2. Availability of capital and resources
  3. Contribution across the organisation’s 3 ambition levels
  4. Application of Doblin’s 10 Types of Innovation
  5. Impact on the current Innovation pipeline (awaiting approval and in execution)
  6. Short term and long term benefit realisations
4. Employ a sidekick: Implement the right Innovation Portfolio Management Toolkit

Once the appropriate balance has been identified, the right toolkit is required to capture, track and report on your innovation pipeline. Effectiveness is dependent on an ability to better enable innovation through the support and enhancement of your organisation’s innovation capability,[1] and at a minimum this will include the management of your ideas, portfolio and pipeline. Using these capabilities as a guide, your organisation can consider a range of options when making a decision on the suite of tools to use:

  • Configure existing tools: configure established and / or free collaboration tools
  • Best-in-breed: procure best in breed technologies to support each innovation capability (ideation, portfolio and pipeline)
  • Single platform: a single innovation management platform that manages the entire ideation portfolio and pipeline process.
5. Learning to use your power wisely: moving from ideas to execution

Learning to harness your power is but only the first step. As said by Deloitte Australia’s CFO Andrew Griffiths, “it is not just about coming up with ideas; but delivering on the ideas and having tangible, measurable outcomes.” In other words, innovation can only truly be a superpower if your efforts embody an ‘R&Do’ approach.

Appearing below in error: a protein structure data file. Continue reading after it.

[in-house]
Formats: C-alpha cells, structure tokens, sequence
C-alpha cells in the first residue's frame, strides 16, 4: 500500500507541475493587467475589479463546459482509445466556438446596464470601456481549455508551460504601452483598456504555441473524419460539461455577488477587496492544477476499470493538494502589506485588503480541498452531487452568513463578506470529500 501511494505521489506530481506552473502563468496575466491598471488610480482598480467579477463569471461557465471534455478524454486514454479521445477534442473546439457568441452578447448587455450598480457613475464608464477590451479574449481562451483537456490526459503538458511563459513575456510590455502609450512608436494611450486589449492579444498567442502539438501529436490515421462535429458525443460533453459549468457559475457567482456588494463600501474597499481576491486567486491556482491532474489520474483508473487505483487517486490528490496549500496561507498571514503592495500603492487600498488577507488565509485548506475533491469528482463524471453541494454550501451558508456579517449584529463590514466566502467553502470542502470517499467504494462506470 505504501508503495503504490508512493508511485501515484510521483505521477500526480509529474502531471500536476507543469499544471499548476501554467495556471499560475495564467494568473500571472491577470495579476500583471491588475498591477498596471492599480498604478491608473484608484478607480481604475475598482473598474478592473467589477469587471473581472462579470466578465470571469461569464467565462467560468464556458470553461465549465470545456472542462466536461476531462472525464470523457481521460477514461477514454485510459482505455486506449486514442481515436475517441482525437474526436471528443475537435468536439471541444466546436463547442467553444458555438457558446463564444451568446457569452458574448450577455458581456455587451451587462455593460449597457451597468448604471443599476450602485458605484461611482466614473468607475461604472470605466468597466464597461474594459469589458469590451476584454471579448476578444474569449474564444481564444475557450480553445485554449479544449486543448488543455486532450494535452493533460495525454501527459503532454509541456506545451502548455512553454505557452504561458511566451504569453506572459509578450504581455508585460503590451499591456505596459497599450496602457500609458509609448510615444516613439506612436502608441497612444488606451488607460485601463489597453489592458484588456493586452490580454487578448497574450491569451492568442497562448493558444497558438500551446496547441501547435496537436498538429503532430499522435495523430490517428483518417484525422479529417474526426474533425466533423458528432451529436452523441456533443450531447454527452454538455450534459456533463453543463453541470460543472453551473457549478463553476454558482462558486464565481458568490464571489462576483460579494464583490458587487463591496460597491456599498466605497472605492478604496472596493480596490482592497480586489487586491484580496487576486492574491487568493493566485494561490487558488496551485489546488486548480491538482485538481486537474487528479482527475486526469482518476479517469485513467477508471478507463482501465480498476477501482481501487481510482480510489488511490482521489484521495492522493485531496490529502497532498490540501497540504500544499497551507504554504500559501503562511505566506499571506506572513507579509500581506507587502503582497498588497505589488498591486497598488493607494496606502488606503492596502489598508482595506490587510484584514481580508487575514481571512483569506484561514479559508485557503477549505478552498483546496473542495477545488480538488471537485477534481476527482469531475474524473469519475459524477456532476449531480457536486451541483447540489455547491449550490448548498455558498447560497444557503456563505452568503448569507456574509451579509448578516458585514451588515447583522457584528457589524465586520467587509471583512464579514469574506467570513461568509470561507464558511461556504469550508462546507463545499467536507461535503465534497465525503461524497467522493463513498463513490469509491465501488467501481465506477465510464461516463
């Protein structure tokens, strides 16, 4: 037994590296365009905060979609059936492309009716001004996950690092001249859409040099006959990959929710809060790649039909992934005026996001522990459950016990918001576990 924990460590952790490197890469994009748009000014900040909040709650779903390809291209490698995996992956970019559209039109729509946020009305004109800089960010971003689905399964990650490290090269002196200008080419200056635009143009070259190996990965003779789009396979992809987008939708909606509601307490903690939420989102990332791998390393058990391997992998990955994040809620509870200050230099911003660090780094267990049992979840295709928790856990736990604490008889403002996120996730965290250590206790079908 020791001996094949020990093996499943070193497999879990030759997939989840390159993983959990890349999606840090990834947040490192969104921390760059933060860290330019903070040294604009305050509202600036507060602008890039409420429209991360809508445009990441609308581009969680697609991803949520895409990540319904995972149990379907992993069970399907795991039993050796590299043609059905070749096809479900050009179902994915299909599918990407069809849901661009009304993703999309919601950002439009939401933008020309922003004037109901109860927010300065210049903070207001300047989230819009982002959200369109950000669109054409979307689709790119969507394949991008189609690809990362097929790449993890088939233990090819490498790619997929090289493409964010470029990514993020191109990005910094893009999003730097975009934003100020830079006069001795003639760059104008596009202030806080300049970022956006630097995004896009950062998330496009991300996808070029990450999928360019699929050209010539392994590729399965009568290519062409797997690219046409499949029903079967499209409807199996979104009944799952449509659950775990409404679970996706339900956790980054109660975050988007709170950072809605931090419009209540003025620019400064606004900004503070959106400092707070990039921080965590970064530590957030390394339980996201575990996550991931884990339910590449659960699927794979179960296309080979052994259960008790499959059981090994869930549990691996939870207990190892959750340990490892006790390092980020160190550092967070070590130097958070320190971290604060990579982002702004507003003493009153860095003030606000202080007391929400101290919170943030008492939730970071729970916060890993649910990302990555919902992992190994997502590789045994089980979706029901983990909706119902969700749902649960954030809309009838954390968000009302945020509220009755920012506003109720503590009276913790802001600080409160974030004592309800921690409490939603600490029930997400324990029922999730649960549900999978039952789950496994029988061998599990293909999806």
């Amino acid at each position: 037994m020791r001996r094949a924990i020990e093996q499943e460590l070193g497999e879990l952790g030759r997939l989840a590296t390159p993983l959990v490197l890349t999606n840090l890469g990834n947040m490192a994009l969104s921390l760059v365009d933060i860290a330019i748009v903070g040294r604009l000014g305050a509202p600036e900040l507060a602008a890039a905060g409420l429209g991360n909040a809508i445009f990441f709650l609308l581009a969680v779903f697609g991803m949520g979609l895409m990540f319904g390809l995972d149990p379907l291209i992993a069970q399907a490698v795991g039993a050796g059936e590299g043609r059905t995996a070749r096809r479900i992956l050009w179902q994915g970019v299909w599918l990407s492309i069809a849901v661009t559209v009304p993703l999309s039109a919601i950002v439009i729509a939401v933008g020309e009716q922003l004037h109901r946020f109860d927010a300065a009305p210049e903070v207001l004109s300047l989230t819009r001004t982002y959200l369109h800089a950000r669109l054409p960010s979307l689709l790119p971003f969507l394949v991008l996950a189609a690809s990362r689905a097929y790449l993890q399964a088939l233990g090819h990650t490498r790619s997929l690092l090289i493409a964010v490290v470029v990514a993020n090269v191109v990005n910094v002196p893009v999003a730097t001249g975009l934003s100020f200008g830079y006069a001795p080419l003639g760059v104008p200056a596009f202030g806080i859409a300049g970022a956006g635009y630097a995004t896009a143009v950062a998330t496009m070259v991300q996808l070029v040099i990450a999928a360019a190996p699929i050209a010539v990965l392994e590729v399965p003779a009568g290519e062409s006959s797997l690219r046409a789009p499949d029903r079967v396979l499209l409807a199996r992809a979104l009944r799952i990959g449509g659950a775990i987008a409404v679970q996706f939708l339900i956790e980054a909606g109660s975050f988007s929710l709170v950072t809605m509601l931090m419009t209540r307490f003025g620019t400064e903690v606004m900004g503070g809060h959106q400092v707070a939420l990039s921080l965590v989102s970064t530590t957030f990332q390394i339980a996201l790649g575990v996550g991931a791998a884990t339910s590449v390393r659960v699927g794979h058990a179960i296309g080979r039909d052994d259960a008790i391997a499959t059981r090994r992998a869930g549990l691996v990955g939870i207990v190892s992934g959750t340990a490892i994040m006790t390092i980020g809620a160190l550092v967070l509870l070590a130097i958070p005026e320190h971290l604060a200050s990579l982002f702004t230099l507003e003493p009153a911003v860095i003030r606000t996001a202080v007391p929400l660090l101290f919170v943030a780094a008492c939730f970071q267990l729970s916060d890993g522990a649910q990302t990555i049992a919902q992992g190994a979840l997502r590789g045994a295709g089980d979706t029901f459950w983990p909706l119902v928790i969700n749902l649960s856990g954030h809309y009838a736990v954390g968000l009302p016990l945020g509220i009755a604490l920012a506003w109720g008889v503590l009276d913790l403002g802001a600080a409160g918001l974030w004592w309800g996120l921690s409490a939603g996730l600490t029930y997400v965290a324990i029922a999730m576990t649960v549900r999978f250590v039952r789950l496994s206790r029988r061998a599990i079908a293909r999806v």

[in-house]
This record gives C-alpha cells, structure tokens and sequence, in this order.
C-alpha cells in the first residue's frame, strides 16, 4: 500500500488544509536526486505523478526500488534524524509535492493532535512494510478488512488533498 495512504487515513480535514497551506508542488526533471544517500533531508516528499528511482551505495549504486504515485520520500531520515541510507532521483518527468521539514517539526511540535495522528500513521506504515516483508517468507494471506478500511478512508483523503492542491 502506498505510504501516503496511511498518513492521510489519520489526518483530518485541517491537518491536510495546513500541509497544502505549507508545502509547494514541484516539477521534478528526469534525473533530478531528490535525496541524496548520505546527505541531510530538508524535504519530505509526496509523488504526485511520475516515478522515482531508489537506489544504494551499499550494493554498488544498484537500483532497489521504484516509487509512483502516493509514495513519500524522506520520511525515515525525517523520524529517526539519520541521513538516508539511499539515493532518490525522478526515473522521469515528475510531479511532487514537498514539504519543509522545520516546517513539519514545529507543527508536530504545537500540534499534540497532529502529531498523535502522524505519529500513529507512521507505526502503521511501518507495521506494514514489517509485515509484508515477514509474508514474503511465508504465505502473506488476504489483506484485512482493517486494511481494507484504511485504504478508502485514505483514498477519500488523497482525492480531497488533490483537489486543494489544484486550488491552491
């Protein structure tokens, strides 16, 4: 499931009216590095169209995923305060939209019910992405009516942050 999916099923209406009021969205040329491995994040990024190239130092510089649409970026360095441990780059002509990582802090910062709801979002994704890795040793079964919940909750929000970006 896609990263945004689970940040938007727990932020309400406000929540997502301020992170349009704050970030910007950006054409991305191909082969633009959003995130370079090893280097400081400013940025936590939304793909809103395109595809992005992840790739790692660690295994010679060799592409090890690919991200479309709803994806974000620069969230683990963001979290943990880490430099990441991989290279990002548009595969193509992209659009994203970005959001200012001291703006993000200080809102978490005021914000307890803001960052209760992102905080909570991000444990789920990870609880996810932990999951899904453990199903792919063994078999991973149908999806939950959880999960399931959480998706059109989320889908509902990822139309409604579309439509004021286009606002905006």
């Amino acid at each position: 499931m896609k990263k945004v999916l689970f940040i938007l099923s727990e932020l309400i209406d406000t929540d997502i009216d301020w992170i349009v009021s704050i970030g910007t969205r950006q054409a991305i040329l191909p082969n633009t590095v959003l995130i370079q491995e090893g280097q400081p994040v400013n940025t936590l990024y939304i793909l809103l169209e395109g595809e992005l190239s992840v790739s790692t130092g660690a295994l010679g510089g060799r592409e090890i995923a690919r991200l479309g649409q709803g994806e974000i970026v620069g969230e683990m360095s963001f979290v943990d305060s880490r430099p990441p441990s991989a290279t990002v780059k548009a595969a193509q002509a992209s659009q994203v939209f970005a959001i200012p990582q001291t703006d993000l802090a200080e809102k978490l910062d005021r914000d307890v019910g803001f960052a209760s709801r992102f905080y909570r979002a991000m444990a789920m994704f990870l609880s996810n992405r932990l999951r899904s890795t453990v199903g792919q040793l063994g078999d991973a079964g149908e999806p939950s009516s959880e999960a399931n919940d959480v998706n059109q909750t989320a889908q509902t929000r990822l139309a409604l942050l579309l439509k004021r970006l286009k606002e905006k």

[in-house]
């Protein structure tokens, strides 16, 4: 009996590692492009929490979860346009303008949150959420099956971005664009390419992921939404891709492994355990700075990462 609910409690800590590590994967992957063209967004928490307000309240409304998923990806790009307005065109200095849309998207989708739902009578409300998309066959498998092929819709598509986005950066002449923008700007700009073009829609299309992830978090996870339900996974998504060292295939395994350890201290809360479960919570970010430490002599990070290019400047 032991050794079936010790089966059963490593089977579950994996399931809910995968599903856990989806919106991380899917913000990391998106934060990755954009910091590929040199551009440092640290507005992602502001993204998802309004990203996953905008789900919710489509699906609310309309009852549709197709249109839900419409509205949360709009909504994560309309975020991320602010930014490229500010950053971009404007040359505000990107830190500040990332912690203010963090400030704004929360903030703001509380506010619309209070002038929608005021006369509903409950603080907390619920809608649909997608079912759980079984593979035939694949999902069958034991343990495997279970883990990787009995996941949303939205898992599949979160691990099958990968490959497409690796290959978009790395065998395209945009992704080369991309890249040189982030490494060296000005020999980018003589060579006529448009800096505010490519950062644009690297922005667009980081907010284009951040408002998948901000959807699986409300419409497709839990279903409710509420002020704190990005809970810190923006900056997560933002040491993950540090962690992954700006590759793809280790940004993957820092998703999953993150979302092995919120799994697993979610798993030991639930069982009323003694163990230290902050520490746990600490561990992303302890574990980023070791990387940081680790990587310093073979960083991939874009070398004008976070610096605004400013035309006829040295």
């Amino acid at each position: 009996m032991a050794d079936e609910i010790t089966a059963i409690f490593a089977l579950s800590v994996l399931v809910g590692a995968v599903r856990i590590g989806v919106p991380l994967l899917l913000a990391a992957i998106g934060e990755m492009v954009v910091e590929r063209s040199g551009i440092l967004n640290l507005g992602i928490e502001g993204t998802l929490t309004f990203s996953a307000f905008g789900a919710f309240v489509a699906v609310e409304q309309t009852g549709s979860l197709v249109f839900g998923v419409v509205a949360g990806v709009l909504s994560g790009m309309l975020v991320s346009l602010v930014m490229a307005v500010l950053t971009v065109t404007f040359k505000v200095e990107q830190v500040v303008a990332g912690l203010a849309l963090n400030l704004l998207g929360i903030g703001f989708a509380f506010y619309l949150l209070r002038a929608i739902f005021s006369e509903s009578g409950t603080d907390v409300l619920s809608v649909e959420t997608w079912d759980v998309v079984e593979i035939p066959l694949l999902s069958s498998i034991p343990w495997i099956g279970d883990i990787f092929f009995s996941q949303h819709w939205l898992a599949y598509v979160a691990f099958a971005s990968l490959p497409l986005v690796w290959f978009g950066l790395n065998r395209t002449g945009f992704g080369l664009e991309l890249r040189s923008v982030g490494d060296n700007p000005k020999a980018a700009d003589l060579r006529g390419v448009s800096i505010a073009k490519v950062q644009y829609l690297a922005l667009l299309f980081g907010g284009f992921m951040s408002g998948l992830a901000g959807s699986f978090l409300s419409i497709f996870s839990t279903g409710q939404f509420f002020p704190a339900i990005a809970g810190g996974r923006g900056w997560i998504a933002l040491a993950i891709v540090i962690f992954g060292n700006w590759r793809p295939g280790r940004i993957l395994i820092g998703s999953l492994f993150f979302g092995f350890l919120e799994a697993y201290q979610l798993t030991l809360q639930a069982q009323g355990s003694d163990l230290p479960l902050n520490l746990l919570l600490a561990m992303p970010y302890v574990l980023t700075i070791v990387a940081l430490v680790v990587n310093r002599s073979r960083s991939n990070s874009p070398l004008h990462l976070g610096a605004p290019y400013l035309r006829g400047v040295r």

To get your innovation portfolio moving and to begin delivery on your ideas through the execution funnel, your organisation needs a resounding ‘yes’ in response to each of the following:

  1. Craft skills and capabilities: does your organisation have the right blend of craft skills and capability (across strategy, design, the social sciences, technology, finance and delivery)?
  2. Innovation ambition: does your innovation ambition articulate a set of meaningful challenges (striking a balance between intention and constraint)?
  3. Tools and processes: are your tools and processes repeatable, scalable and simple?
  4. Sensing and scanning capabilities: does your organisation have the right sensing and scanning capabilities to enable teams to be self-sufficient into the future?
  5. Governance structures: are the right governance and control structures in place to ensure proper portfolio balance, and full delivery on the organisation’s innovation ambition?
  6. Incentives and support: are the right incentives and rewards in place, and does the team have enough executive support to help stay the course when delivery gets challenging?

Conclusion

While disruption may be organisational Kryptonite, it need not be yours. Learning to first harness (manage) and then use (execution) your superpower (innovation) may require a significant shift in mindset, but it will also give your organisation the superman strength it requires to combat and defeat the villainous disruption if (and when) it appears.

Supporting footnotes

[1] Deloitte Doblin 12 Levers of Innovation Explained.